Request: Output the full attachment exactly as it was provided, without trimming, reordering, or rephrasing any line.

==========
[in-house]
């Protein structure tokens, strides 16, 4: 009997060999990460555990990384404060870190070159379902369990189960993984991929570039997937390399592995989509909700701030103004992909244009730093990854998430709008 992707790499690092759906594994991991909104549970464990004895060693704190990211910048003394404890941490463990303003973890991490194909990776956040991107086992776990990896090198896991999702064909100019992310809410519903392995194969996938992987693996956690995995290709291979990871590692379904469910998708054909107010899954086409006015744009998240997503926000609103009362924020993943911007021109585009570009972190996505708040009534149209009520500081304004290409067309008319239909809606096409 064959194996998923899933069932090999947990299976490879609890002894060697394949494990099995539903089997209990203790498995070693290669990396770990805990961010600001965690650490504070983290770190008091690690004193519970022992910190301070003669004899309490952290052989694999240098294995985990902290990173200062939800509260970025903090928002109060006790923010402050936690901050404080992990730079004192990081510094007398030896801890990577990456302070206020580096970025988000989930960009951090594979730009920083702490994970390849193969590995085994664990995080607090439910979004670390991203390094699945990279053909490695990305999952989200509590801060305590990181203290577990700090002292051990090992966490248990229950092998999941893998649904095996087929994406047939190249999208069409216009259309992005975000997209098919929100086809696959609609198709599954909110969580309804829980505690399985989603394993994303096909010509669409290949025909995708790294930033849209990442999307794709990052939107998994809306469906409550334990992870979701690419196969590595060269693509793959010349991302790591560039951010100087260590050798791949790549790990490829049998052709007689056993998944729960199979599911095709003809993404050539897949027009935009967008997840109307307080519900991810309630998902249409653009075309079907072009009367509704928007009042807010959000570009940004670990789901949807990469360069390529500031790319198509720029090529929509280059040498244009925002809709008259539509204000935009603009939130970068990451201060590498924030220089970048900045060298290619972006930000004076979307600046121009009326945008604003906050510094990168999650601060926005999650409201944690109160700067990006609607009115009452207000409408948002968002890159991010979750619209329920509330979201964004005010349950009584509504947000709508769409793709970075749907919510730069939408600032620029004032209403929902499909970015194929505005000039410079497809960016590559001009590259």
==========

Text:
[in-house]
């Protein structure tokens, strides 16, 4: 009997060999990460555990990384404060870190070159379902369990189960993984991929570039997937390399592995989509909700701030103004992909244009730093990854998430709008 992707790499690092759906594994991991909104549970464990004895060693704190990211910048003394404890941490463990303003973890991490194909990776956040991107086992776990990896090198896991999702064909100019992310809410519903392995194969996938992987693996956690995995290709291979990871590692379904469910998708054909107010899954086409006015744009998240997503926000609103009362924020993943911007021109585009570009972190996505708040009534149209009520500081304004290409067309008319239909809606096409 064959194996998923899933069932090999947990299976490879609890002894060697394949494990099995539903089997209990203790498995070693290669990396770990805990961010600001965690650490504070983290770190008091690690004193519970022992910190301070003669004899309490952290052989694999240098294995985990902290990173200062939800509260970025903090928002109060006790923010402050936690901050404080992990730079004192990081510094007398030896801890990577990456302070206020580096970025988000989930960009951090594979730009920083702490994970390849193969590995085994664990995080607090439910979004670390991203390094699945990279053909490695990305999952989200509590801060305590990181203290577990700090002292051990090992966490248990229950092998999941893998649904095996087929994406047939190249999208069409216009259309992005975000997209098919929100086809696959609609198709599954909110969580309804829980505690399985989603394993994303096909010509669409290949025909995708790294930033849209990442999307794709990052939107998994809306469906409550334990992870979701690419196969590595060269693509793959010349991302790591560039951010100087260590050798791949790549790990490829049998052709007689056993998944729960199979599911095709003809993404050539897949027009935009967008997840109307307080519900991810309630998902249409653009075309079907072009009367509704928007009042807010959000570009940004670990789901949807990469360069390529500031790319198509720029090529929509280059040498244009925002809709008259539509204000935009603009939130970068990451201060590498924030220089970048900045060298290619972006930000004076979307600046121009009326945008604003906050510094990168999650601060926005999650409201944690109160700067990006609607009115009452207000409408948002968002890159991010979750619209329920509330979201964004005010349950009584509504947000709508769409793709970075749907919510730069939408600032620029004032209403929902499909970015194929505005000039410079497809960016590559001009590259």